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East and Southeast AsiaJapan

The long history of Japanese religion held to the anchor of Shinto as a primitive system based upon kami (spirits) that inhabited every thing, person, or place. Somewhere between 538 and 552 C.E., Buddhism came into Japan. Prince Shotoku Taishi (574–622) solidified Japan's hold on Buddhism by commissioning scholars to return from China with Mahayana texts including the Lotus Sutra. Shotoku combined Confucian court ranking with the Three Jewels of Buddhism (the Buddha, the Dharma, the Sangha) and belief in kami. Although Japan mediated political relations with various forms of Buddhism, monastic-level Buddhism also flourished at various times. In the Nara period (710–784), Emperor Shomu ordered the construction of a bronze Buddha at Todaiji Temple in Nara to embellish the imperial capital. With a growing number of Buddhist sects developing in Japan, Buddhist monks came under close government control. Relaxing these laws, Emperor Kammu shifted the capital to Heian. Monks were encouraged to bring new Buddhisms from China in order to bless the new capital. During the Heian period (794–1185), Saicho (767–822) brought Tendai (Celestial Platform) Buddhism from China. As a Mahayana (Greater Vehicle) School, it focused on the Lotis Sutra as a source for obtaining buddhahood for all of humanity. Likewise, Kukai (774–835) brought Shingon (True Word) Buddhism from China. Appealing to the aristocracy, it emphasized magic and incantations while including mandalas (sacred diagrams) and mantras (sacred syllables). In the Kamakura period (1192–1333) and beyond, Zen Buddhism appealed to the samurai because of its discipline and meditative search for satori (awakening), while Pure Land became the religion of the peasants.

During the Kokugaku (national learning) movement in the Tokugawa Shogunate, scholars such as Motoori Norinaga (1730–1801) saw three distinct periods of Japanese religion: a primordial period of purity, a period tainted by foreigners, and a period of the resurrection of the ancient world. After Chushingura (the treasury of loyal retainers) in 1703, the stage was set for the reemergence of Shinto as a state religion and the future restoration of the Meiji emperor. The Ako ronin avenged their fallen Lord Asano by killing Lord Kira. In doing so, they upheld the duty of samurai honor that appeared secondary in their minds to Tokugawa's law. Although punished by death, the forty-seven ronin motivated townsfolk and onlookers to evaluate seriously the balance of Confucian virtues: property, righteousness, and benevolence. During imperial Japan of World War II, both Shinto and Buddhism were revived as a component of Bushido (the way of the warrior), the most notorious wartime manifestation being the kamikaze (divine wind) suicide bombers.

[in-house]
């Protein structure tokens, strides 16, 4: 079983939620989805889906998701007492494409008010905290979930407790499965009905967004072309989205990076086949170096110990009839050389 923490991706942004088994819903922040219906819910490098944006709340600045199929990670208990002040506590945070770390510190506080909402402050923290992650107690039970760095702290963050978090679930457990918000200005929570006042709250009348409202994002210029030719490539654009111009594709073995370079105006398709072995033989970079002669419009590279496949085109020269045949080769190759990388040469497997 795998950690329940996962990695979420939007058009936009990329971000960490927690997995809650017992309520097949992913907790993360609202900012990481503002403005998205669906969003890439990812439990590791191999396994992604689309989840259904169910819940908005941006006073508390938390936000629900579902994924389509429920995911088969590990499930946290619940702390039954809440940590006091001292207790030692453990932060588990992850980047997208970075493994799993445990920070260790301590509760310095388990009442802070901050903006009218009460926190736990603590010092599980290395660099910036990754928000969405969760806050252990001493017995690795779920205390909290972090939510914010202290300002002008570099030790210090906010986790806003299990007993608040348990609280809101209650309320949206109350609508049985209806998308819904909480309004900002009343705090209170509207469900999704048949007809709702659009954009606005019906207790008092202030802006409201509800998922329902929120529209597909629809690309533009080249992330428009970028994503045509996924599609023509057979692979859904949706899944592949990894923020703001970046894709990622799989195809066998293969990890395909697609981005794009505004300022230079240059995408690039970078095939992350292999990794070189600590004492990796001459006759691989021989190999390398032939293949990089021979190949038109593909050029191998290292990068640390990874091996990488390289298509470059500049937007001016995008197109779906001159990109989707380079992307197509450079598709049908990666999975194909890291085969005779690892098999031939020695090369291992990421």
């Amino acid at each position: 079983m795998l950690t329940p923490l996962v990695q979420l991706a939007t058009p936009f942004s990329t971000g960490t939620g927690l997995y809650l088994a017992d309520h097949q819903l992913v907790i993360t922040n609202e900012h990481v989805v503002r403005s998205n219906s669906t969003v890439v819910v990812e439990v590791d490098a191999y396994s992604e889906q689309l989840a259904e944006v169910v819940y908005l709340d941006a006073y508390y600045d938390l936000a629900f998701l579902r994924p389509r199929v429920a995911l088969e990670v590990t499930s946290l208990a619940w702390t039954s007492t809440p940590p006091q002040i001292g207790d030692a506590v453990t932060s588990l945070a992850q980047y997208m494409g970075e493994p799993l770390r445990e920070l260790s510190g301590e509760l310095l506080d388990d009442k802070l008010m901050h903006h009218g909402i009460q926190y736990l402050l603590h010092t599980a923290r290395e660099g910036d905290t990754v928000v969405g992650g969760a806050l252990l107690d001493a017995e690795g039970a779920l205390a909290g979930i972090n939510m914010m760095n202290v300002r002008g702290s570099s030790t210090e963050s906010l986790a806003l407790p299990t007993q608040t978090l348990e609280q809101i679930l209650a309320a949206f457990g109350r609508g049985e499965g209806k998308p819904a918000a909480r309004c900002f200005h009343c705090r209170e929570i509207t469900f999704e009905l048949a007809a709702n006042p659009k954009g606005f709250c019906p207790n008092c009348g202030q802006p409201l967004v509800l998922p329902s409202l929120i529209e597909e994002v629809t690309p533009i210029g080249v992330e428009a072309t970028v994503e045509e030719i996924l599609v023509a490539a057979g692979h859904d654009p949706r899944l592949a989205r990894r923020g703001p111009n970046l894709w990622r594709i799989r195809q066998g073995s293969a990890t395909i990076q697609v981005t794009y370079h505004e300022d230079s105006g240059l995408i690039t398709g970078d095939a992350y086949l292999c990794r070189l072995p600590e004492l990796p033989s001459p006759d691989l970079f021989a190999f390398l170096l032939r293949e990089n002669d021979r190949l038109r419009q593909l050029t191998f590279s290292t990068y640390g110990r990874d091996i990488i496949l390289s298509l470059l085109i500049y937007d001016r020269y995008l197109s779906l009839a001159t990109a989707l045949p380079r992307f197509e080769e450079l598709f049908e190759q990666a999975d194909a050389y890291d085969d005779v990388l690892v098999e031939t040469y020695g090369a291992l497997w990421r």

After 1945, Buddhism returned somewhat to a more classical stance, largely through the efforts of thinkers such as Daisetz Suzuki (1870–1966). Alongside this, Nichiren Shoshu (followers of Nichiren) reemerged (from the thirteenth-century tradition) with the supreme goal of happiness. Stemming from this, the Soka Gakkai (value-creation society) emphasized world peace achieved through chanting and devotion to the Lotus Sutra.

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Science EncyclopediaScience & Philosophy: Reason to RetrovirusReligion - East and Southeast Asia - The Daoist Yin-yang, Three Teachings Are One, Modern China, Korea, Japan